Mazda's new designed-by-committee concept car leaves me confused

In an unusual departure from industry practices, Autoblog was invited out to Milan to see Mazda's new Shinari concept car, rather than having to wait to see it at an auto show. Check it out:
My initial impressions of the car were of confusion. I'm used to seeing clean, well-integrated designs from Mazda, whether it's their 3 series, the venerable Miata or even their racier RX-8, but this one recalls some of Hyundai's early styling missteps in muscle car territory, i.e. the Tiburon. I realize that most cars these days are designed by committee, but I've always felt the best designs have one powerfully talented designer overseeing the process and instilling a design consistency, but this one just seems all over the map.
While Autoblog doesn't share my negative opinion of the car's looks, they do shed a little light on how this design came to be:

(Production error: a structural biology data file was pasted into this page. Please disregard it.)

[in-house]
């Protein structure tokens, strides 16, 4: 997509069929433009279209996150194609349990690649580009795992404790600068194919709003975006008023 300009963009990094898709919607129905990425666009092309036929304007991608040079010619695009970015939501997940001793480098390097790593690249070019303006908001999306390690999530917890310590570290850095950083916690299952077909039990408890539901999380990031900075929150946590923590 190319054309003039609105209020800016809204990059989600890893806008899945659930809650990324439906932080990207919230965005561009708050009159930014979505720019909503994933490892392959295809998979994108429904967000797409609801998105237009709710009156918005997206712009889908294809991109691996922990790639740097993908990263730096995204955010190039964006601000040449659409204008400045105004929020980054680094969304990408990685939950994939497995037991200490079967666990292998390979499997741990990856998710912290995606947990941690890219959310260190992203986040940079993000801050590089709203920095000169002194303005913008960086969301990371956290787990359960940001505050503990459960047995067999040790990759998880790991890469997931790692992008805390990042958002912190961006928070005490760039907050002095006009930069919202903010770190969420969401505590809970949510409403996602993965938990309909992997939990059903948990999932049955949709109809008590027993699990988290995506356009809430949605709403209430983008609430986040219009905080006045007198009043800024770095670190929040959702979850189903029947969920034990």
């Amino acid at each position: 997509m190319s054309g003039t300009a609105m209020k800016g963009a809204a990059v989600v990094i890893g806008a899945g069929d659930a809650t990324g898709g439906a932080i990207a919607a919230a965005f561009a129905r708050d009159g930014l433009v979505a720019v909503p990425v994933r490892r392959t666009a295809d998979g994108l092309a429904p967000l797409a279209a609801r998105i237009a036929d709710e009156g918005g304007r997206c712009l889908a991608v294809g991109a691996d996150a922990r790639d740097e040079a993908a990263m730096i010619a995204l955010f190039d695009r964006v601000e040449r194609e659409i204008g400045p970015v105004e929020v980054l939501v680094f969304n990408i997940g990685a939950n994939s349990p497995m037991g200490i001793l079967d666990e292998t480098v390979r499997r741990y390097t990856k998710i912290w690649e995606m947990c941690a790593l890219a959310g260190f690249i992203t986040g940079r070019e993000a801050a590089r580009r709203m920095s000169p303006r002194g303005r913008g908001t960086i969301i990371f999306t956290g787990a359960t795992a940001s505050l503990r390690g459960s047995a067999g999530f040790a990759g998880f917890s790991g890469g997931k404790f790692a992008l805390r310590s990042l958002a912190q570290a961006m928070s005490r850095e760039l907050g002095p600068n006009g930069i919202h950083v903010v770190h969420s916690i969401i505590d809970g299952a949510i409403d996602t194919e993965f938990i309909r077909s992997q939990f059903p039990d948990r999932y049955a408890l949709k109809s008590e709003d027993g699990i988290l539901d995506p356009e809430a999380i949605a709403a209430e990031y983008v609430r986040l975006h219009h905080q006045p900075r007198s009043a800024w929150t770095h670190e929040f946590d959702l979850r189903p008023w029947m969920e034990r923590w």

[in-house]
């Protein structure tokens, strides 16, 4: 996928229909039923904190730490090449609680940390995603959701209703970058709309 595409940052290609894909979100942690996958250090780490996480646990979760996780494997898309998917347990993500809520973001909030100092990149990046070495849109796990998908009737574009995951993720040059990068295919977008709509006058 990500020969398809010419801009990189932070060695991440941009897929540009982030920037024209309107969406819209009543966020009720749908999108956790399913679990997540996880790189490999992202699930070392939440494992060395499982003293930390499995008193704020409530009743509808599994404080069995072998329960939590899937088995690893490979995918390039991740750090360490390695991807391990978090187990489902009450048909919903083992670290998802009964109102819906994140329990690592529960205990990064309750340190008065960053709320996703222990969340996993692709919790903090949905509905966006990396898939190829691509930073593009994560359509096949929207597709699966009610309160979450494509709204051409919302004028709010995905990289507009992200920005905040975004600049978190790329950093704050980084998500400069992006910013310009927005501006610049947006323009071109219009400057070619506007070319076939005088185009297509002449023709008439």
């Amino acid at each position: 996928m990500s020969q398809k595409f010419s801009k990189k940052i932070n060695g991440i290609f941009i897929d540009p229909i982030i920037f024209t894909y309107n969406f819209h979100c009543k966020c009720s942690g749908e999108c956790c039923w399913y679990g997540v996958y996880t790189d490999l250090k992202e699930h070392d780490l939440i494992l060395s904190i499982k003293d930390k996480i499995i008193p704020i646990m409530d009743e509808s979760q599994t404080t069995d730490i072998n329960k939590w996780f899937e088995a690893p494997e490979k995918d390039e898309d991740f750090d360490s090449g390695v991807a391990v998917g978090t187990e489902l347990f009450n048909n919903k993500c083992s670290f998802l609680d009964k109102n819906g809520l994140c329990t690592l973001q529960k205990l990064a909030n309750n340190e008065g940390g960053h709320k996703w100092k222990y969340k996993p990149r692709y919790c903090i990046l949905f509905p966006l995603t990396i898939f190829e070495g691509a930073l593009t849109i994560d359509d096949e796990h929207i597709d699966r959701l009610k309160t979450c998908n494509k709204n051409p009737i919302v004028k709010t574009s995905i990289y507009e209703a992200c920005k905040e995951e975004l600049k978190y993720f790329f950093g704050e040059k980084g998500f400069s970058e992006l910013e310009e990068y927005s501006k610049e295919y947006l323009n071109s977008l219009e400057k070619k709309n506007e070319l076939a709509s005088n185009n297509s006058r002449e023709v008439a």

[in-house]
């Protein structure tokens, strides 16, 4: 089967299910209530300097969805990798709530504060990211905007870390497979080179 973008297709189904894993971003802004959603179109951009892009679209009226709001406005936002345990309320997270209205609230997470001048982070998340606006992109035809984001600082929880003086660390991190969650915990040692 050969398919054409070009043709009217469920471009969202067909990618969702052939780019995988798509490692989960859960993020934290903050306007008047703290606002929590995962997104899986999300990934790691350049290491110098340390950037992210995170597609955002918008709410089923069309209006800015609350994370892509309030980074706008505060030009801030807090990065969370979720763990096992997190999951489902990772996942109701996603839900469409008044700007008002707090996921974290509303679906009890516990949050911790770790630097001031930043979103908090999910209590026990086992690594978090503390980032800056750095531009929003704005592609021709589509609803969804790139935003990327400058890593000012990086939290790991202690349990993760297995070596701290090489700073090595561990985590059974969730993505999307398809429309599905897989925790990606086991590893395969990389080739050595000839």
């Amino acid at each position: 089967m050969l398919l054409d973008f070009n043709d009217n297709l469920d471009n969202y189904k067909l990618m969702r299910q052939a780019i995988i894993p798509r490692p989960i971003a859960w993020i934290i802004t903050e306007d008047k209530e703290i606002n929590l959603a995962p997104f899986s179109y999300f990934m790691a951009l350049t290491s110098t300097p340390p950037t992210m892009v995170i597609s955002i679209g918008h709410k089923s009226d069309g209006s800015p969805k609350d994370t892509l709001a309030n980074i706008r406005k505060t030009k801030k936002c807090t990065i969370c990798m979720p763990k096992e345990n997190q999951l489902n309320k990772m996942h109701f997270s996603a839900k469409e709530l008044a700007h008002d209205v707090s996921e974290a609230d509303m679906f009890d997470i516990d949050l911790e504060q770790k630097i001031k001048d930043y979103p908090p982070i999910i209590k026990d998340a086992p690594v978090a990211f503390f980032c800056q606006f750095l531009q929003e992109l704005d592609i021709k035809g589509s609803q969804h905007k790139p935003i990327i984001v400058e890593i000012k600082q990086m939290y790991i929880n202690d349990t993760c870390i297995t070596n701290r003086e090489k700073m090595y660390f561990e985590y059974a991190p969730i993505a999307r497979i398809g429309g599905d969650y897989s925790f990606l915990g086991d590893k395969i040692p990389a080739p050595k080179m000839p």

While [Mazda Global Head of Design Ikuo] Maeda created the theme for the new stylistic direction, the development of the Shinari Concept was actually a collaboration between three of Mazda's design centers in Japan, Germany and the United States. The goal was to make the exterior a product of Japan, while the interior was left to the automaker's Irvine studio. However, each team had input on the final product.
Sharp and pointy angles on the front, round and flowing lines on the reminds me of a Manhattan city block, where different parts were designed individually with little thought given to the look of the integrated whole.

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